A pre-mortem eulogy
Banned from dictionaries ‘til as late as ’69,
Its birth forever shrouded in the myst’ry gauze of time—
It is perhaps Germanic, or bequeathed by Scotts, or Swedes—
The Word of Words, our giant, drags forth, bleeding, on its knees.
Outlawed in print in England, once, and, too, in our great States,
“Ulysses” use and “Chatterly” reversed its legal fate
(but not until James Jones’s “From Here to Eternity”
did publishers deign to permit as many as fifty).
It was a favorite of the soldiers in the First World War;
So oft the word was said that not to say it said much more.
To children it was The Forbidden, whispered, giggle fare,
Or declared boldly in the woods (there are no grownups, there).
To elders it had meaning; it had muscle, thrust, and fire,
Its use denoting rage or fear or something dreadful, dire:
A gulp of chunky-sour milk; an in-law’s surprise knock;
The morning of November nine; a small boat’s windstorm rock;
A breaking guitar string snapping its player in the eye;
A cheater’s mental utterance before the desperate lie…
To say there was no limit to its usage would be false;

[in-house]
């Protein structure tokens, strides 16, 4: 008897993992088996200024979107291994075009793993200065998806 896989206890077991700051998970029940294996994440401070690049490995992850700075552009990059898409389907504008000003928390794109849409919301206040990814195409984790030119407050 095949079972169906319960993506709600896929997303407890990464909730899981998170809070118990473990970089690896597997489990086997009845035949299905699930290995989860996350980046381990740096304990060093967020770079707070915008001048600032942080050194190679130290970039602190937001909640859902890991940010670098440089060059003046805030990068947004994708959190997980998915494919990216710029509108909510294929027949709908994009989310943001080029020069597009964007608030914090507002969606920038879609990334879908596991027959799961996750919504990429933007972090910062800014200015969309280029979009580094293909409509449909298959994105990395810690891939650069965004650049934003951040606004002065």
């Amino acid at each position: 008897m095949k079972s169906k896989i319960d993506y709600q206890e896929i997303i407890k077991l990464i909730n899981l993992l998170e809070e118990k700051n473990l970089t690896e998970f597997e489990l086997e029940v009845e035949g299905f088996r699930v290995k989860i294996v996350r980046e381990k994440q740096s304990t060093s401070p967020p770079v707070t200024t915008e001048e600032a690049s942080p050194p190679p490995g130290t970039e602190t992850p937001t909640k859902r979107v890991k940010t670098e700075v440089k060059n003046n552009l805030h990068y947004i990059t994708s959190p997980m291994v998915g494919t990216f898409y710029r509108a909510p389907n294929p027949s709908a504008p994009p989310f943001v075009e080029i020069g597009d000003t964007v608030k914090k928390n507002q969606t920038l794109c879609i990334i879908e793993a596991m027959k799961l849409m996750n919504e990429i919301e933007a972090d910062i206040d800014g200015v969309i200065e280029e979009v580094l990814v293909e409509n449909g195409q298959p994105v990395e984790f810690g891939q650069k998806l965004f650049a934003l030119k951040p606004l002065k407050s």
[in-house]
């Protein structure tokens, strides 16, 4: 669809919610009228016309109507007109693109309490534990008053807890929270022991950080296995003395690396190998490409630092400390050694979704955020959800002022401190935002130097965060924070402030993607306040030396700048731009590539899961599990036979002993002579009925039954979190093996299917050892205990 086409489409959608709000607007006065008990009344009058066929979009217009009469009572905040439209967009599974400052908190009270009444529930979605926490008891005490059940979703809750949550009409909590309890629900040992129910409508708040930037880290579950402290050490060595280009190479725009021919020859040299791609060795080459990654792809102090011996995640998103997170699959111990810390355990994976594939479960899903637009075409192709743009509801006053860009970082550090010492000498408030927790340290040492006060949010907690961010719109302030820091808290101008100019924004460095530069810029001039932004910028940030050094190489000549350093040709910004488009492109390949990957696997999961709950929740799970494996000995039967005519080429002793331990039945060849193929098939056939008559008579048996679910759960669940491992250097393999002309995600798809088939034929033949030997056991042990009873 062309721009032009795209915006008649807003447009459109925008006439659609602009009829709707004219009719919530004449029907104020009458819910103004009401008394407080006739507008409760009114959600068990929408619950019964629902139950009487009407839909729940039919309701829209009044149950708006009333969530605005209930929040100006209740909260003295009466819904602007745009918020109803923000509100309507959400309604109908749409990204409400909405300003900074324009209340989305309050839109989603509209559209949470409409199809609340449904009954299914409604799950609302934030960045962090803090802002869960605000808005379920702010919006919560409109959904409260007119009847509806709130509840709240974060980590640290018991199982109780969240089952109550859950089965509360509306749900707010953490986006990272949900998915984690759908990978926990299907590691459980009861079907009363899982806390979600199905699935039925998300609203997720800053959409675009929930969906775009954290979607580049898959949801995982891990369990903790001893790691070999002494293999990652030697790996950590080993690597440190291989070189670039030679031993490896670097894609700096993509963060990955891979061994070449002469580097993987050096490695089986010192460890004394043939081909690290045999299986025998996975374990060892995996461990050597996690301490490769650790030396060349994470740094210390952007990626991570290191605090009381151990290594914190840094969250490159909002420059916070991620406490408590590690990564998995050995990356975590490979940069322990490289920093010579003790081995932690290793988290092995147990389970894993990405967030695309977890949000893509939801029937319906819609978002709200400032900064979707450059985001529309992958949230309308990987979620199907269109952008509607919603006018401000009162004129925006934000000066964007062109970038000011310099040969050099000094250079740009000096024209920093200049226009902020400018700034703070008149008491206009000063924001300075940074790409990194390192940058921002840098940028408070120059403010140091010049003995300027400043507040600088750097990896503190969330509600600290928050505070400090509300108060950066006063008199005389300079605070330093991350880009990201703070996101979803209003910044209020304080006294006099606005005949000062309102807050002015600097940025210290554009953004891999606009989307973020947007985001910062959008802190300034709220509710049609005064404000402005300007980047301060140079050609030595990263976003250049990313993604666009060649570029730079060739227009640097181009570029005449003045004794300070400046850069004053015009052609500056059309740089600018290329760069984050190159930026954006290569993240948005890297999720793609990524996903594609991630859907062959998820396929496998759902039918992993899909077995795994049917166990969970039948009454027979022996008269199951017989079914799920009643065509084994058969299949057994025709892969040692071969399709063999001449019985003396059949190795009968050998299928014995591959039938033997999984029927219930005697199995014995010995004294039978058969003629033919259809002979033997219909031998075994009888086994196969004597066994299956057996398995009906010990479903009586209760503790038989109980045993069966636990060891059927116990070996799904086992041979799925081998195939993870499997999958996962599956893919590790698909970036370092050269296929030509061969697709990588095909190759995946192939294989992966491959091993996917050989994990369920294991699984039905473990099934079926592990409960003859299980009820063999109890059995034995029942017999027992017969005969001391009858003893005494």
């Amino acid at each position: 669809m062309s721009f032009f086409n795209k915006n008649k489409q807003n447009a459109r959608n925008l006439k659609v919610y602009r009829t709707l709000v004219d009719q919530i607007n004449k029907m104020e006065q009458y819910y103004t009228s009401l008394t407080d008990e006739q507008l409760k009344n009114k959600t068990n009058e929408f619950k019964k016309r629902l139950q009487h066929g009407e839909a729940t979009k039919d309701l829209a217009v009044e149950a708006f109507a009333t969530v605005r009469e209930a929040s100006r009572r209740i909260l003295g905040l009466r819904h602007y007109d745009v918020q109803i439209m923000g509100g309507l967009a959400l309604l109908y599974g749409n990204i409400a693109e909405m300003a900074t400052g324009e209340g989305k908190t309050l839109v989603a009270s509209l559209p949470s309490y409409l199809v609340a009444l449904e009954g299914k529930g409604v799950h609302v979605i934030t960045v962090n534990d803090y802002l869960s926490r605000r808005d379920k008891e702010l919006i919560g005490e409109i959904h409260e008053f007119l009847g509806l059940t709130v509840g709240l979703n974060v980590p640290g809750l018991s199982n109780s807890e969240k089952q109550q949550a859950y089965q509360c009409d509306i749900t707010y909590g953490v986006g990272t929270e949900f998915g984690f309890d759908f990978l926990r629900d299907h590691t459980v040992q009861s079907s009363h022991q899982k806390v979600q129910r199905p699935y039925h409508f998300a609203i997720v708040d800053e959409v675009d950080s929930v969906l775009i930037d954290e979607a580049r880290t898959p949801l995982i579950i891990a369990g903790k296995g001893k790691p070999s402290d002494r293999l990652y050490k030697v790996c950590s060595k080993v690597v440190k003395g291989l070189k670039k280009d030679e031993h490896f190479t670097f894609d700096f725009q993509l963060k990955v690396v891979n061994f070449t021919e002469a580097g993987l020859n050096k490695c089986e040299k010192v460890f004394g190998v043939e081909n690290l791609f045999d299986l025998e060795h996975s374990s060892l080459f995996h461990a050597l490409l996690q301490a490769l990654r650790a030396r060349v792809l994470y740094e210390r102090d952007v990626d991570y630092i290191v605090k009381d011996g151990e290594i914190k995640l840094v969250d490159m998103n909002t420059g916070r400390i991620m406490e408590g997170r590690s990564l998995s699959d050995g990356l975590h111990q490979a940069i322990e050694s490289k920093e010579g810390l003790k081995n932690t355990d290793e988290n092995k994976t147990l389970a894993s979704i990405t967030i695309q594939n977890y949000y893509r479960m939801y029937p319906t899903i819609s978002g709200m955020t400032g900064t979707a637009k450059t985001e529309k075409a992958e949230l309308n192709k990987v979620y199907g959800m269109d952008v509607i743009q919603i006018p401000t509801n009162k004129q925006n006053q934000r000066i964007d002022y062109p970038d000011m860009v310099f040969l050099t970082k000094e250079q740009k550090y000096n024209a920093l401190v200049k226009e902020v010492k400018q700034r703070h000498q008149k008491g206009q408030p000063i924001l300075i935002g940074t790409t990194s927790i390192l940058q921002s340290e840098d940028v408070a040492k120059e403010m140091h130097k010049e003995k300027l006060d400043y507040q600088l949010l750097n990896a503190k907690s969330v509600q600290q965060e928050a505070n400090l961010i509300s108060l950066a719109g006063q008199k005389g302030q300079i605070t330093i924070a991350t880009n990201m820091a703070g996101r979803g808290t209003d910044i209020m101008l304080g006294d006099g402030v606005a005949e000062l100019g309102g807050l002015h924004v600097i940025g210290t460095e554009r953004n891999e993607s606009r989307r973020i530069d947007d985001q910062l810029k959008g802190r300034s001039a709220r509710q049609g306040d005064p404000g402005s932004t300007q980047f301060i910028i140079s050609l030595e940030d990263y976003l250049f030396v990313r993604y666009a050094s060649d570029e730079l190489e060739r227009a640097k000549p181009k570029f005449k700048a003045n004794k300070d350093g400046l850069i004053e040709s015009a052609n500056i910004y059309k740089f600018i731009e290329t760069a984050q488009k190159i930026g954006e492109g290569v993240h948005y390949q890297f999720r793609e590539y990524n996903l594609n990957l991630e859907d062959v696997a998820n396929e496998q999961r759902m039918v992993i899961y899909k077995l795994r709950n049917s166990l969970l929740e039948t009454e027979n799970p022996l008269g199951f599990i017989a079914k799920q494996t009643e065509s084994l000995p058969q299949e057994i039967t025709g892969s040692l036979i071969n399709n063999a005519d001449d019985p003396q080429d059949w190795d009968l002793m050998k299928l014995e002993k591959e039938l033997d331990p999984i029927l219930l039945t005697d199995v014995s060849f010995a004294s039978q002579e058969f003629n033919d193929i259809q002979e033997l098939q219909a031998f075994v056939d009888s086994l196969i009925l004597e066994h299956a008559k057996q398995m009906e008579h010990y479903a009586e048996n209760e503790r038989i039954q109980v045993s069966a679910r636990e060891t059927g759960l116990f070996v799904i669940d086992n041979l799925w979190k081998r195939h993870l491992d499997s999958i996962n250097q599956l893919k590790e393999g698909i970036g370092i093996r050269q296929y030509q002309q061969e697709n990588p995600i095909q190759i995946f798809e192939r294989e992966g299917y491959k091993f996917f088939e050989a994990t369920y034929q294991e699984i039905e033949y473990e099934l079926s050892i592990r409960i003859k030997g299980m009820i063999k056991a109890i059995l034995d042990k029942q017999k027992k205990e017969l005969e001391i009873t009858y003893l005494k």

Restraint assigned it passion in a skilled, linguistic waltz.
So influential was it that when placed with some finesse,
An audience might recoil from that word punch to the chest.
Comedians employed it with intent to agitate,
And writers saved it, held it, for key moments to inflate.
Alas, as tends to happen, one day’s shock turned today’s fad
When nighttime news hosts joked of “bleeping” this and “bleeping” that.
Rapidly the “bleep” trick sneaked into the primetime shows,
And that…and that…was when the great word’s blood began to flow.
Like pink mist of war movie lore, it splattered all in range,
Its droplets staining blogs and the professional-er page.
One sees it in a book store, now (a star stamped on its heart),
Gracing a hard cover ’bout soft feelings torn apart.
It features on our mugs, our shirts, and in our gripes on grammar,
Its cracking strike reduced to the thwap of a bean bag hammer.
So thorough was its transformation, giant to bloodless runt,
That all we’ve left with any heft is the word they actually don’t mind so much in Britain.
Kristen Tsetsi is the author of the post-Roe v. Wade novel The Age of the Child, called “scathing social commentary” and “a novel for right now.” She is also the author of the novels The Year of Dan Palace and Pretty Much True (studied in Dr. Owen W. Gilman, Jr.’s The Hell of War Comes Home: Imaginative Texts from the Conflicts in Afghanistan and Iraq). Kristen’s interview series at JaneFriedman.com offers behind-the-scenes insights into all things writing and publishing.